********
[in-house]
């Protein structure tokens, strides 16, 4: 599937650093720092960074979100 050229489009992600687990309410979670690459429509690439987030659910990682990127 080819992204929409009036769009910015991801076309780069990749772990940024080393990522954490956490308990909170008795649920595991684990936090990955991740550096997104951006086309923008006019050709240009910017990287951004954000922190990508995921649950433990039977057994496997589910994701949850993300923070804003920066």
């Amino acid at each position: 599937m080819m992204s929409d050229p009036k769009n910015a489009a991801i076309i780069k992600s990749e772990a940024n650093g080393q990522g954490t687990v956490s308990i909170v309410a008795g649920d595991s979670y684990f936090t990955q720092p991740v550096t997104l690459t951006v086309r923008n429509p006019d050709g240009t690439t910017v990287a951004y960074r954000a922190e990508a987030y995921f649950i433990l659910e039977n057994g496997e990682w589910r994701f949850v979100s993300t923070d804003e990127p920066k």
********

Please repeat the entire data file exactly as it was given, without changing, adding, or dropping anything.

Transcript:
[in-house]
């Protein structure tokens, strides 16, 4: 599937650093720092960074979100 050229489009992600687990309410979670690459429509690439987030659910990682990127 080819992204929409009036769009910015991801076309780069990749772990940024080393990522954490956490308990909170008795649920595991684990936090990955991740550096997104951006086309923008006019050709240009910017990287951004954000922190990508995921649950433990039977057994496997589910994701949850993300923070804003920066």
């Amino acid at each position: 599937m080819m992204s929409d050229p009036k769009n910015a489009a991801i076309i780069k992600s990749e772990a940024n650093g080393q990522g954490t687990v956490s308990i909170v309410a008795g649920d595991s979670y684990f936090t990955q720092p991740v550096t997104l690459t951006v086309r923008n429509p006019d050709g240009t690439t910017v990287a951004y960074r954000a922190e990508a987030y995921f649950i433990l659910e039977n057994g496997e990682w589910r994701f949850v979100s993300t923070d804003e990127p920066k």